There is no guarantee that your questions here will ever be answered. Readers at confidential sites must provide permission to publish. However, you can be published anonymously - just let us know!
From Mike Orr
Answered By Ben Okopnik
Just got a disturbing disk error. It was on my 486 laptop, which I've only used for reading and writing text files on the past few years because of its limited capacity (16 MB RAM, 512 K HD).
1) I was in vi, and it caught a SEGV. Fortunately, it was able save its recovery file. I restarted vi, recovered the file, saved it, deleted the recovery file and went on typing. Then,
[Ben] Could be memory, could be HD...
2) I got an oops. Something about paging. I figured, common enough oops,
[Ben] Ah. This sounds like memory.
even though it's never happened on that computer, so I pulled out the power cable for a second and rebooted. (The battery had long ago stopped holding any charge.) Linux found that the HD had been mounted uncleanly (no duh) and started fsck. Fsck found two deleted files with zero dtime and fixed them. I was glad I had saved the file after recovering it since I'd deleted the recovery file. Then--
3) "Kernel panic: free list corrupted". I rebooted. Again the same error. What do you run when fsck doesn't work?? Is all my data gone bye-bye? Not that it was that much, and I was about to blast away the current (Debian) installation anyway and practice installing Rock Linux. (If, of course, the disk is good enough to be reformattable.)
4) A happy ending. I rebooted again to make sure I had the panic message right, and this time fsck completed and I got a login prompt. Quickly I tarred up my data and copied it onto a floppy.
I wonder if this will make Wacky Topic of the Month.
[Ben] Had that happen... oh, can't even remember now. Something crunchy happened, and required multiple fsck's. It would get a little further every time, and finally got it straightened out. IIRC, it took three or four reboots to get it - and I had exactly the same "if the salt have lost his savour, wherewith shall it be seasoned?" moment. Pretty scary to think that "fsck" doesn't work, just at the moment when it's the only thing that _can._ As far as I'm concerned, "fsck" should have a default "auto-restart" mode that can be interrupted with a 'Ctrl-C'; when it stops like that, the typical user's response isn't going to be "reboot and try again" - it's "Ohmygawd, MY MACHINE IS BROKEN!"
Doesn't fsck automatically restart sometimes? I know I've seen it do this, although the last time was early in the kernel 2.2 days. Is it an ex-feature? Or maybe Debian did it with a 'while' loop or something.
[Ben] Can't say. I've only had "fsck" run in 'repair mode' three times, all in the dim dark past; never saw it restart. I'm pretty sure all three were in, or before, the 2.0 days.
Of course, you can't interrupt an oops with a Ctrl-C. When an oops happens, the machine halts and must be reset.
[Ben] Hmm. Normal disk repair (fixing up inode dtimes and such) shouldn't produce an oops; theoretically, there is a large but fixed number of things that can be wrong, and there is supposed to be a programmatic response to each of them. The only reasons I could see for an oops to occur while "fsck" is running are 1) bad memory - which is an unrelated issue - or 2) the inode that contains "fsck" itself is damaged. Other than those, I can't see why a loop of the sort I suggested can't be written... really, I can't see ANY reason for "fsck" to freeze in the first place. It just sounds like some unaccounted-for cases that come up - and even that should be "catchable".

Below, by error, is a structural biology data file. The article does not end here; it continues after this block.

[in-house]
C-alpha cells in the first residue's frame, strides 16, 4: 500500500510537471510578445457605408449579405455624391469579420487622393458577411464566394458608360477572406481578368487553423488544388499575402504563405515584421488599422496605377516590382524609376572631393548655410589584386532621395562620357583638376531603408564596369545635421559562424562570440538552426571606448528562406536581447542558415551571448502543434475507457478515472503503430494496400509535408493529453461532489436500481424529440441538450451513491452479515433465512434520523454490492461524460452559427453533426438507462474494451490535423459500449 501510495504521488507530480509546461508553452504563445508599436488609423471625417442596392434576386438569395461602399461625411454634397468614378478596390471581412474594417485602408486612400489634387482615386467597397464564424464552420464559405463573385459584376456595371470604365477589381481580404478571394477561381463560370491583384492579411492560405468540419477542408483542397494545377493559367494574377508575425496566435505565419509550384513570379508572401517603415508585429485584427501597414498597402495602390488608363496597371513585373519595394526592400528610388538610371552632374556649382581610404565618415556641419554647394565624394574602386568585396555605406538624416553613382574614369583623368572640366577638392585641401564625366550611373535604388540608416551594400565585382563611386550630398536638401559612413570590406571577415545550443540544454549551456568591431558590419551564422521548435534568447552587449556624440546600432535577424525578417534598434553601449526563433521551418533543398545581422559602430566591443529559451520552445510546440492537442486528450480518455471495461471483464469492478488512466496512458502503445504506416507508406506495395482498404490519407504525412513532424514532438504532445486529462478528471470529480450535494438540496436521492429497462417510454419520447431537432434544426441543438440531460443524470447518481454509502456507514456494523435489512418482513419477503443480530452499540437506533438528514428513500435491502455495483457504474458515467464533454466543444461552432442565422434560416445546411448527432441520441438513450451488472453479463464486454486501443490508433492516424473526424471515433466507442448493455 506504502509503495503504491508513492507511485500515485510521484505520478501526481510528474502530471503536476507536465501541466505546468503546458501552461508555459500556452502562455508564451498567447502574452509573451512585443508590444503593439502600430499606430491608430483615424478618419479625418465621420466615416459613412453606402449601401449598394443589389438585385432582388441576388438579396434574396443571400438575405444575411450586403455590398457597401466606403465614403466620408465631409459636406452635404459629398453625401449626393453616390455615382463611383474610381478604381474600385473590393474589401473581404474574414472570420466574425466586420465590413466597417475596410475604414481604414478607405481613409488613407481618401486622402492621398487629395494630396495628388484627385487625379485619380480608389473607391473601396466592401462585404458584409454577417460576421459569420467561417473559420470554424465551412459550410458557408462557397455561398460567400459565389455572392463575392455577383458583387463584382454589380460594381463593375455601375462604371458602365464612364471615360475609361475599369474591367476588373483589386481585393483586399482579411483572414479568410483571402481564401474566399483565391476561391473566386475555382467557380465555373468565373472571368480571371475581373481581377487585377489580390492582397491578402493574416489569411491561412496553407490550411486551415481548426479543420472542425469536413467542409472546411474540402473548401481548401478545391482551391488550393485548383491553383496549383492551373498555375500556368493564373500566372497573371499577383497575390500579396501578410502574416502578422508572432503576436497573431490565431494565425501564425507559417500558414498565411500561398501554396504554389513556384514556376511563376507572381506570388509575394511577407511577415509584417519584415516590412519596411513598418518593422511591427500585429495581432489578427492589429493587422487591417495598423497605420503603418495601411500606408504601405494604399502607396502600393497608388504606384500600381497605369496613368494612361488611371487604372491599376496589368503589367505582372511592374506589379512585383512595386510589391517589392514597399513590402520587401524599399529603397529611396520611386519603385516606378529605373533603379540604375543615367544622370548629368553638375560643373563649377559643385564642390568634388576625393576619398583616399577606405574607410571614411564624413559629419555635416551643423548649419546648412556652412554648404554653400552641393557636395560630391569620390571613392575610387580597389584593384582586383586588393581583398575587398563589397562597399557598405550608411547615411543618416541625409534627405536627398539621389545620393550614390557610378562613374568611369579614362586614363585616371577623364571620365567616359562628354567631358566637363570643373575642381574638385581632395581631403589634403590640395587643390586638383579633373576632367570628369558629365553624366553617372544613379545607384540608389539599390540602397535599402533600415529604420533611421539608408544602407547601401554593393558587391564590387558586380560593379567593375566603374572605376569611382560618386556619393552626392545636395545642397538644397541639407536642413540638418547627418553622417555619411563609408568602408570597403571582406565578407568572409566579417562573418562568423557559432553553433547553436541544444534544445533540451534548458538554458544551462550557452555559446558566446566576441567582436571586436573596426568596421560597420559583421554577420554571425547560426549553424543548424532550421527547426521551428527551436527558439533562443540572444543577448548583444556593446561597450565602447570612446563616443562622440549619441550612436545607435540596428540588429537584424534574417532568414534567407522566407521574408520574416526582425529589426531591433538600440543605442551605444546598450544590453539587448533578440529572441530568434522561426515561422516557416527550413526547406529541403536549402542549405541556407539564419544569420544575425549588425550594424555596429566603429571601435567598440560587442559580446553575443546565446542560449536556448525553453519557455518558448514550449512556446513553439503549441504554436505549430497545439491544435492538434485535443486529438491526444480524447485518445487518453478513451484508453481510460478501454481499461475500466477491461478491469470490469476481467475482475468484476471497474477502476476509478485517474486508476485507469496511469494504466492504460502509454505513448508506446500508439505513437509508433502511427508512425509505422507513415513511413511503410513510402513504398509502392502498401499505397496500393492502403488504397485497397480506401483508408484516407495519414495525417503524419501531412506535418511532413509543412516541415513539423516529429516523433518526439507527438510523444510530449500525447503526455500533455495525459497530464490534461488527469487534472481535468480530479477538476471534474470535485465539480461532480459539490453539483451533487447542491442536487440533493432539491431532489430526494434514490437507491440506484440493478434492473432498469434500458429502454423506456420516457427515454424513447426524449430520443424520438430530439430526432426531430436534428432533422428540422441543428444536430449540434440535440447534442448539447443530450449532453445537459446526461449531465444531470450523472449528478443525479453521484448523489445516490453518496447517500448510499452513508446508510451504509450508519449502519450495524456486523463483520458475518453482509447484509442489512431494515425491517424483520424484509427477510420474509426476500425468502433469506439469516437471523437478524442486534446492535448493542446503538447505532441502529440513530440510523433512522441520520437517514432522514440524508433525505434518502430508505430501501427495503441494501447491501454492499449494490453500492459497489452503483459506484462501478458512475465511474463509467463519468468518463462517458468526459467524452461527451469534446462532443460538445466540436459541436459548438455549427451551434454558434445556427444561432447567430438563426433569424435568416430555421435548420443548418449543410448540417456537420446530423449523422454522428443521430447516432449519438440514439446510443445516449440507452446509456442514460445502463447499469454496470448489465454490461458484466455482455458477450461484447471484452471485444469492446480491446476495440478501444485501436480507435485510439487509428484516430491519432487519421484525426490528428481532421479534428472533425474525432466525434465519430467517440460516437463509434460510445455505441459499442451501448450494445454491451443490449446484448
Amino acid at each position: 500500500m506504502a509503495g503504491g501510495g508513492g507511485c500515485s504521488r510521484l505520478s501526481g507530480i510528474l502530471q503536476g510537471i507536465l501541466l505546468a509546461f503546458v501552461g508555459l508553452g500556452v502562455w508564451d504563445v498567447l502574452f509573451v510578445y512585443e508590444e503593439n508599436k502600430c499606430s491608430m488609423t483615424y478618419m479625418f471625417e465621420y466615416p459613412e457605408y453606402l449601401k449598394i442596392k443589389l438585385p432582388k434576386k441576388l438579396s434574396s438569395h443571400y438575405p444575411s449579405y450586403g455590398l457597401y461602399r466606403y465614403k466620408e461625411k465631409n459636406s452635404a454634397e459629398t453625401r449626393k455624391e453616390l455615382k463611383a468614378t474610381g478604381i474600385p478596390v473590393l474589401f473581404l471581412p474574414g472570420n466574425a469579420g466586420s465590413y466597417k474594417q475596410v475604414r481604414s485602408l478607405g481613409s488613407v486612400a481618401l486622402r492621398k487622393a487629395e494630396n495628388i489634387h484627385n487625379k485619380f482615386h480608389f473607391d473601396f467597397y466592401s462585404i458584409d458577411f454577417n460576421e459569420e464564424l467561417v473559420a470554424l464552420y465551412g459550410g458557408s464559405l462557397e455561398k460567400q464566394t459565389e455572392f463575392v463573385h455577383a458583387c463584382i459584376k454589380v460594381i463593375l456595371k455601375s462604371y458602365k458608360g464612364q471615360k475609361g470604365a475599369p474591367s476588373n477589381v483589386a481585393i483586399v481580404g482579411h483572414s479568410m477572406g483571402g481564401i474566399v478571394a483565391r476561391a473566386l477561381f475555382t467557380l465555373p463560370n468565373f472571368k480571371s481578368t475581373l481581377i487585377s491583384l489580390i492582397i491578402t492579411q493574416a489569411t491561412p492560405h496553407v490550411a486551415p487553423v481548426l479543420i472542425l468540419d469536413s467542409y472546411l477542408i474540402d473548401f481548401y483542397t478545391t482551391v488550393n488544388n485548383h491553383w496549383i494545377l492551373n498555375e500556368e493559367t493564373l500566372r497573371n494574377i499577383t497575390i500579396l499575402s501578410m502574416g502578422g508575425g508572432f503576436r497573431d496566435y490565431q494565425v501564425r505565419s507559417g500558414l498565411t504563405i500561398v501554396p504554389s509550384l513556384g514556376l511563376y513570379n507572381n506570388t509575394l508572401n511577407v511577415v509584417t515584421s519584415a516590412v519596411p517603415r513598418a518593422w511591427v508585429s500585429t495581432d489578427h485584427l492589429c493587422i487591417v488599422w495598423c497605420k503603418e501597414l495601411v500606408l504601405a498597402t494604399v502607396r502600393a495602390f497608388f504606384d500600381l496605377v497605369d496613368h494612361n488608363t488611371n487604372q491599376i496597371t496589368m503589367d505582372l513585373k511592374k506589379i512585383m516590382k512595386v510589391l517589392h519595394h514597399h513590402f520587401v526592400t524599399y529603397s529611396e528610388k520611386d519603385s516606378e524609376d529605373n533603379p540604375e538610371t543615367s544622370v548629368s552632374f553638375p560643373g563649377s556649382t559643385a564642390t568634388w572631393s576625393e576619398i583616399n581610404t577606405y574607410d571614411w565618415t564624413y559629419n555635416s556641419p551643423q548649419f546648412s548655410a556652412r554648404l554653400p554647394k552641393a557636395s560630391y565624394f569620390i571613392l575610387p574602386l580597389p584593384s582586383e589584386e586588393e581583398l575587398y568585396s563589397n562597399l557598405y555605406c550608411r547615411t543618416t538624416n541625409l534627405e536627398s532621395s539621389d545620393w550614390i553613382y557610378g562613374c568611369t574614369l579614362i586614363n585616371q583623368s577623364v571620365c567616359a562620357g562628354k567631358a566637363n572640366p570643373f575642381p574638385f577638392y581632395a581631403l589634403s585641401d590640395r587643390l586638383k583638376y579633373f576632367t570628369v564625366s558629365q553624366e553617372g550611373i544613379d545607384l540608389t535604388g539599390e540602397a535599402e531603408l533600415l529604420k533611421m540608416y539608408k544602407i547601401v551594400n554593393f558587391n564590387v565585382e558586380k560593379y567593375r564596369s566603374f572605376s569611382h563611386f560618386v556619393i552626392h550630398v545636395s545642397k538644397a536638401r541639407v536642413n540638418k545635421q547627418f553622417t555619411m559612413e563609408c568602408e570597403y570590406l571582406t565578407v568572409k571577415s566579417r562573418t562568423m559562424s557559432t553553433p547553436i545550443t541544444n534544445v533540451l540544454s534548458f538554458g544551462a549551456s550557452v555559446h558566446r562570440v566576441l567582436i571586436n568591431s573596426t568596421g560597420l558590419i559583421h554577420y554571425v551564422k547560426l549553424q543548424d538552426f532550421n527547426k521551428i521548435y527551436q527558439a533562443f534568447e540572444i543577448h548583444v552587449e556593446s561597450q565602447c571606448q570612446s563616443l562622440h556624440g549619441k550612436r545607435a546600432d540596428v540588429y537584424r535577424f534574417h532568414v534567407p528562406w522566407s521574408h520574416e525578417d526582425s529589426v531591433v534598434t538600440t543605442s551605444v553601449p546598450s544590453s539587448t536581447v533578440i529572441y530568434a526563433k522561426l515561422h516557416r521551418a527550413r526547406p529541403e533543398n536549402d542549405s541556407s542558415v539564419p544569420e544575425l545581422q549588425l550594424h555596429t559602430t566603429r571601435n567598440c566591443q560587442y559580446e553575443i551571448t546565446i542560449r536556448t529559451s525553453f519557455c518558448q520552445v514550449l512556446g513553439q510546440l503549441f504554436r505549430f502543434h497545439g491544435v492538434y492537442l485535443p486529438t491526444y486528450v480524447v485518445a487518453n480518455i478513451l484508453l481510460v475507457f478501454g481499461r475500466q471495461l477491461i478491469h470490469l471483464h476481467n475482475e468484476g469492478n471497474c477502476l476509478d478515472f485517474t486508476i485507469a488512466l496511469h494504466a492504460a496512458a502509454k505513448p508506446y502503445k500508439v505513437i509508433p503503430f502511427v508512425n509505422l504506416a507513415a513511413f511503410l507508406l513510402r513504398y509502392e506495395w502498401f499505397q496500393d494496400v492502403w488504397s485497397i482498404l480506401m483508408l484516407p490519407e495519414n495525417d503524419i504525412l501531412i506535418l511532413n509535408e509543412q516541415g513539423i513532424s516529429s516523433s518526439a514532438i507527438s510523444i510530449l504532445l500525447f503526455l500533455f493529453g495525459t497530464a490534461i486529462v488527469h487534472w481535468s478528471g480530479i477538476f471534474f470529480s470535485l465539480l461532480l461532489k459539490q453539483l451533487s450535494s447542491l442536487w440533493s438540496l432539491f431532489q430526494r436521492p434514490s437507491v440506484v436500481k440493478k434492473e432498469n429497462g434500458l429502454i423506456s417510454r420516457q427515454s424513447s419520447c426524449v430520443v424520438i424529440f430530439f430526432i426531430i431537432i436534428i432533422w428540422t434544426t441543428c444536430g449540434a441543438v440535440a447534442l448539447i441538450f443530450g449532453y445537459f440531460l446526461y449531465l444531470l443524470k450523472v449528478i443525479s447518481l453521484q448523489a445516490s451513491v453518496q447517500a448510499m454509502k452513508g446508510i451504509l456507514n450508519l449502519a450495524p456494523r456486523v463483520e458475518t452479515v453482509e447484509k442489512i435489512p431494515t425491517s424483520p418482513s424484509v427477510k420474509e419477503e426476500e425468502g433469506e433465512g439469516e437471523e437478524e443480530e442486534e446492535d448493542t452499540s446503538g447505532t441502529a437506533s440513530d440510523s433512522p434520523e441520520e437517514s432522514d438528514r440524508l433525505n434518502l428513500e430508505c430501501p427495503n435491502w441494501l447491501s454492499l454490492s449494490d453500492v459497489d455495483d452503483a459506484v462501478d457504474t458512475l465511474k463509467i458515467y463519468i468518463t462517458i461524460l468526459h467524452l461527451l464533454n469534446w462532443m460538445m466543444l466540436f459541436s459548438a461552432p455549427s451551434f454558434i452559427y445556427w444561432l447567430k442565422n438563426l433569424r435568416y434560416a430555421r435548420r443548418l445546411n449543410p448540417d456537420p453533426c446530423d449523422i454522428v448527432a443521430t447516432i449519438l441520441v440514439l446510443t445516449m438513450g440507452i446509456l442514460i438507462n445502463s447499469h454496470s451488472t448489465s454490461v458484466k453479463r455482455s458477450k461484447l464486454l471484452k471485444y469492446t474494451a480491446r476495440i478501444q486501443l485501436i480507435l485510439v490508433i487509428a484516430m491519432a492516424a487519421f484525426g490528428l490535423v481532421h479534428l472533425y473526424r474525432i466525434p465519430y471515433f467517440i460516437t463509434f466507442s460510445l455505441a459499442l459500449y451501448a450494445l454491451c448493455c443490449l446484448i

Sorry, I wasn't thinking clearly. An oops is most likely bad memory, a bad disk or cosmic rays. A kernel panic (in my experience) is more likely to be a programming, configuration or environment issue. In either case, the machine halts and you can't recover except by resetting it. What is curious is, is there a certain moment during disk activity where a SEGV or oops would leave the filesystem in a "free list corrupted" state? Intuitively, there must be.
[Ben] Mmmm... sure. I'm not a kernel expert by any means, but if the machine crashes while the free list is being updated, that would make it corrupt. Not that it's really a big deal, the way it would be if individual inode pointers got fried - but it's certainly a much better mechanism than FAT, where a couple of K worth of mis-written data can fry your entire drive contents.
The next question is, is it possible to retrieve the data after such an error (short of running a sector-by-sector analysis)? Apparently there is, and fsck does it, although it takes a couple runs to finish the repair.
[Ben] Sure; it would be a inode-by-inode analysis ("anything that's not a superblock, and is not owned by a file, and <a few other considerations that I can't think of at the moment> must be free space"), but a corrupted free list isn't that big of a thing. It's much easier to find out which blocks are really free, rather than trying to find which ones aren't _and_ how they're connected to the rest of the structure.
Too bad fsck can't somehow avoid causing a kernel panic or that the kernel can't figure out the situation enough to provide a more reassuring error message.
[Ben] Agreed. That kind of tools, the "fall back if all else fails" kind, should run flawlessly.
The worst fsck case Jim Dennis ever had against required him to run fsck 6 times, but it did eventually succeed in cleaning up the mess he had made. (He had told his video controller to use the address range which the hard disk controller actually owned. Typos can be really bad for you at that level.) The moral here is, if at first fsck does not succeed, don't give up all hope. You may prefer to reformat afterwards anyway, but you should get a decent chance to rescue your important data first. -- Heather
|1 2 3 4 5 6 7 8 9 10 11|